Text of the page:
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Monday, 5 February, 2001, 08:19 GMT
Quake effort turns to long-term help
Indian soldiers
Soldiers are struggling to recover thousands of bodies
Relief operations after the earthquake in the Indian state of Gujarat are now in full swing, allowing the authorities to turn their attention to long-term help for the survivors.

The Gujarat authorities said on Monday they planned to set up tent cities, complete with medical facilities, shops and markets, for hundreds of thousands of people made homeless.

Gujarat's Home Minister, Haren Pandya, said 70,000 tents had already been distributed but twice that number were needed.

Funeral pyre for quake victims
Funeral pyres are burning round the clock
The International Federation of Red Cross and Red Crescent Societies says many people who fled the city of Bhuj, in Gujarat, which was hardest hit by the quake, were afraid to return because of the threat of disease.

A BBC correspondent in Bhuj says the challenge is to rebuild civil society almost from scratch.

Economic activity has dried up completely in the area and people are entirely dependent on relief aid.

Indian Defence Minister George Fernandez, who visited the ruins of Bhuj on Monday, said he doubted whether the final death toll would ever be known.

Disease threat

There have been fears of potential outbreaks of diseases like typhoid and cholera.

Local authorities have been conducting an aggressive campaign of spraying dead bodies with chemicals as they are uncovered in an effort to contain possible epidemics.

The myth about dead bodies is so deeply ingrained... but we need to take into account with things which are priorities

WHO spokesman
However, a spokesman for the World Health Organisation, Gregory Hartl, stress that the greatest danger is posed not by corpses but by disruption to clean water supplies.

"Bodies do not cause any sort of disease, if a person did not have any sort of disease when alive," Mr Hartl told the BBC. "When a person dies the virus cannot survive more than a short time afterwards."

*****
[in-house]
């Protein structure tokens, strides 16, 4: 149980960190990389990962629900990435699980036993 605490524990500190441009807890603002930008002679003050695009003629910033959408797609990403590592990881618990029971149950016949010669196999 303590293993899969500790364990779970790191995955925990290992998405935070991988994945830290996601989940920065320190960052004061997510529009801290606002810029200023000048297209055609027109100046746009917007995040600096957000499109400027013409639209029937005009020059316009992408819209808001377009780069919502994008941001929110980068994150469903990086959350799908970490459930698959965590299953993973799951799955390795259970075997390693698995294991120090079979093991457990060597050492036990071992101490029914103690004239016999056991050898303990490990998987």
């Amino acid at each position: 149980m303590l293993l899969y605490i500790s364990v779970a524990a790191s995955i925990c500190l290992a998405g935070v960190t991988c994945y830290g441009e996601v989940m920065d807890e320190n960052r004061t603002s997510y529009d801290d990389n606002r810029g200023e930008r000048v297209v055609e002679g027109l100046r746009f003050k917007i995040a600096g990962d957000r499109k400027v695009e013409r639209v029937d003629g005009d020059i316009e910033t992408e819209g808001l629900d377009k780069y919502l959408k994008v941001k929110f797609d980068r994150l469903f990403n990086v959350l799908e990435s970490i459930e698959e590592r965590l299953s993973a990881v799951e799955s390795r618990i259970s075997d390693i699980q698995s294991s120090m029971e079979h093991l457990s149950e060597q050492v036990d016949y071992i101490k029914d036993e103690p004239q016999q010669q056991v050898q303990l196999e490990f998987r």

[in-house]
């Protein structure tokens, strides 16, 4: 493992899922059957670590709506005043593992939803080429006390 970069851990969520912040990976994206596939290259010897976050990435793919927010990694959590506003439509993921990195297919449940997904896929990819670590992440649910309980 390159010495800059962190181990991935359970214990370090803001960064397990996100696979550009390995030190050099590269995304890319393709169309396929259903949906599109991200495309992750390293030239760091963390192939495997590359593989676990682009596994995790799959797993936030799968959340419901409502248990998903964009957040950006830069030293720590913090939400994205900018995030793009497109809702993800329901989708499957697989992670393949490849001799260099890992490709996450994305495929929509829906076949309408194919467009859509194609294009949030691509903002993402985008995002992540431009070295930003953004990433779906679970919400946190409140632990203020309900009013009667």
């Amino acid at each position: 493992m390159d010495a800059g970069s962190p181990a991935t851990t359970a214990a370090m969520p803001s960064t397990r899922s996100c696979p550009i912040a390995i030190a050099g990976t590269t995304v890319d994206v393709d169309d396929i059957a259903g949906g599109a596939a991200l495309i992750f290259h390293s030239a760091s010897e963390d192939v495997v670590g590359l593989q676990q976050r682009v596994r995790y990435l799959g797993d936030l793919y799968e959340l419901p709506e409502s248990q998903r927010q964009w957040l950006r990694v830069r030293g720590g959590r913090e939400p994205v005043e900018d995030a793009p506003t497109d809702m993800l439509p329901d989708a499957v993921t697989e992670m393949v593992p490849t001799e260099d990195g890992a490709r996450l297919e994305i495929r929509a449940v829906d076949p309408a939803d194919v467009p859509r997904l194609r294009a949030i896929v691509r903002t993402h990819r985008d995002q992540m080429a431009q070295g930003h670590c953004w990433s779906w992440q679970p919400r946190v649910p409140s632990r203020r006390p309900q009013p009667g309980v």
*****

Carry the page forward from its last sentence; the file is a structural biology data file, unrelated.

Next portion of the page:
Aid agencies say there are no signs of epidemics developing yet.

At least 30,000 people are estimated to have died in the quake, which measured 7.9 on the Richter scale. Another 55,000 have been injured and about half a million made homeless.

Water situation

Supplies of fresh water are reported to be sufficient at the moment, either from existing wells in the area or from supplies that are bussed in by the authorities.

The worst situation is in Bhuj town itself, where many resident have resorted to washing themselves and their belongings in a lake in the town centre where hygiene levels are deteriorating.

The Red Cross is trying to set up a clean water facility at the lakeside and a large water filtration plant with excess capacity at the 350-bed hospital which it is trying to set up in Bhuj.

Large stockpiles of aid material are accumulating throughout the region, because not enough workers are available to distribute it.

The authorities say this situation will be remedied in the next couple of days.

Dangerous work

Efforts to retrieve dead bodies and burnt them on the spot are continuing, but the dangerous nature of the work and the shortage of specialist equipment and resources is hampering progress.

A truck is unloaded from the first US aid plane
A truck is unloaded from the first US aid plane
Sanjay Gupta, a senior government official overseeing relief work in Anjar said less than half of the town's 7.5km of roads and by-lanes had been cleared so far.

Aid workers have added their voices to survivors' criticism that while international aid has been plentiful and quick to arrive, a lack of co-ordination has made it less effective than it could have been.

Much of the relief effort has been co-ordinated by private and religious groups, not by government agencies.

The BBC's Simon Ingram in Gujarat
"Before the survivors can be counted, the job of recovering the dead must take priority"
Gregory Hartl, World Health Organisation
"Dead bodies do not cause disease"
See also:

03 Feb 01 | UK
Quake aid flights leave UK
03 Feb 01 | South Asia
Rescuers prepare to leave quake zone
02 Feb 01 | South Asia
Call breaks India-Pakistan standoff
01 Feb 01 | South Asia
In pictures: Aid operation in Gujarat
01 Feb 01 | South Asia
Indians mobilise for quake victims
31 Jan 01 | South Asia
Minister resigns over quake remarks
30 Jan 01 | Media reports
Press faults quake relief effort
02 Feb 01 | South Asia
Web helps find quake survivors
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